Saturday, February 21, 2009

Runners as a Stimulus

Many of us in the running industry were keeping an eye on attendance figures at road races, notably marathons over the winter months. The big question: would races see a higher than normal no-show rate. Why? The hypothesis I pondered focused on runners’ commitments to their goals set forth in a training regimen that began weeks and months ago: Would runners cut back on travel to running events as the economy worsened?

I first checked the results from the Marine Corps Marathon (MCM). Nope. They seemed to be close to their recent historical trend of a 25 % no-show rate. Since the MCM closes out in a matter of 3 days, this race has a higher no-show rate than other major events that do not sell out or take months to shut down registration. ARA, specifically our medical group the American Medical Athletic Association (AMAA) has our annual fundraiser tied to the Boston Marathon. We were justifiably concerned that our sales of invitational entries into the Boston Marathon for physicians and other allied medical professionals would drop. Selling the “RUN BOSTON WITH AMAA” has gotten a bit tougher as the number of charities / non-profits that obtain invitational entries to Boston has climbed in the past 5 years. Our efforts to promote and advertise our program had to increase to get the word out there to more physicians that our program was unique and a great way to get some Continuing Medical Education (CME) credits and run the famed Boston Marathon.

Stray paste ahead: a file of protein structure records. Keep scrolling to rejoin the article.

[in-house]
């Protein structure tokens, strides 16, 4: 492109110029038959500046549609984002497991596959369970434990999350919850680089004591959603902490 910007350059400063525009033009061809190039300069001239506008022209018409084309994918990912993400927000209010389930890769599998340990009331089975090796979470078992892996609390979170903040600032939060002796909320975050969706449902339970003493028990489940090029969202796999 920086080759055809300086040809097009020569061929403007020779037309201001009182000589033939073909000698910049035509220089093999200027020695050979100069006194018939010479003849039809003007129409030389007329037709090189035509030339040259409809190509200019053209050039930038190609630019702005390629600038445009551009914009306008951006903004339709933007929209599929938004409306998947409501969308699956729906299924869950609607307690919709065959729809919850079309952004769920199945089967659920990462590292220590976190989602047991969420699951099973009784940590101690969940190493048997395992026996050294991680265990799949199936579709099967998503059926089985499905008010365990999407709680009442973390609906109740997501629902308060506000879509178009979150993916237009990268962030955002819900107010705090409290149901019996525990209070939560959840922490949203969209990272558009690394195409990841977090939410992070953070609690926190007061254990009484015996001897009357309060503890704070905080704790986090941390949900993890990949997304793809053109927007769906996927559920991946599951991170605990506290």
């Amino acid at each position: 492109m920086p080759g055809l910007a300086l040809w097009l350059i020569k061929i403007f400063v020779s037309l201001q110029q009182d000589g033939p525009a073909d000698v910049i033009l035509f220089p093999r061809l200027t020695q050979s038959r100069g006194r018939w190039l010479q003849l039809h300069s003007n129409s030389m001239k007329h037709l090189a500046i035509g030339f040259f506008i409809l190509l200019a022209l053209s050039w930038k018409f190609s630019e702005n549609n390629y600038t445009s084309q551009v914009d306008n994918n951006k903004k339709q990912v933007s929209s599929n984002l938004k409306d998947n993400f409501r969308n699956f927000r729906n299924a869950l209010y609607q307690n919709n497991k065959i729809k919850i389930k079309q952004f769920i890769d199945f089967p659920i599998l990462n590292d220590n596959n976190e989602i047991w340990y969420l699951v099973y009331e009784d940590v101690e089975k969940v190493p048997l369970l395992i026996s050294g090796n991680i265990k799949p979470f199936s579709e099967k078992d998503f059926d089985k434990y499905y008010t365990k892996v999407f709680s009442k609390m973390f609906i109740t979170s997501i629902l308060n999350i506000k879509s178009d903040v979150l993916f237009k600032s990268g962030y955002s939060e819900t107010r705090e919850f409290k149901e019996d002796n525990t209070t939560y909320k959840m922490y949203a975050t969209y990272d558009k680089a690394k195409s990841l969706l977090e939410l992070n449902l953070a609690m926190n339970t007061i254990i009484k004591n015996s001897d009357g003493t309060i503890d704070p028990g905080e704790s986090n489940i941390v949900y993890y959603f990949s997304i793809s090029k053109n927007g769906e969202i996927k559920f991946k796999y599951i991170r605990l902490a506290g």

Christmas approached and our sales were ahead of the past two years by 10 runners. We were encouraged. Then January hit and cold weather running dampened many a runners’ spirits. So what did we see? Sales for Boston picked up. More importantly, the Boston Athletic Association (BAA) put out a release stating that their registrations were running ahead of pace and they expected to sell out much earlier than their stated closeout date of late February. It came as quite a shock to runners who were attempting to qualify for Boston in late January or February that any successful qualifying run would be for naught at Boston in 2009.


Running takes commitment. Training for marathons takes that commitment a leap further. AMAA and major running events around the U.S. are experiencing a true stimulus in this winter of economic discontent. Men and women are clinging to their lifestyle of choice: running marathons. Maybe we’ll see less air travel to some endurance events, yet don’t count out runners from filling your entry slots.

The government at the national and state level should take note of the good economic news coming from runners. The message: if you provide an excellent service or product that fulfills the needs and desires of the public they will continue to buy even when their wallets get squeezed.

Just runners making a statement by commitment to lifestyle....

(Photos courtesy of Dexter Emoto)

2 comments:

  1. I was thinking the same thing today about running marathons being recession proof. However, I think there is also an influx of new runners. I think in bad economic times people may want to try to attain new goals in their lives. People now have more time to do those things they have always wanted to try: like running a marathon. I think it speaks of another commitment too. A commitment of the American to work harder and continue to strive and accomplish their goals, no matter what the economic outlook is.

    And yes, I imagine less people will be traveling to far these events. : )

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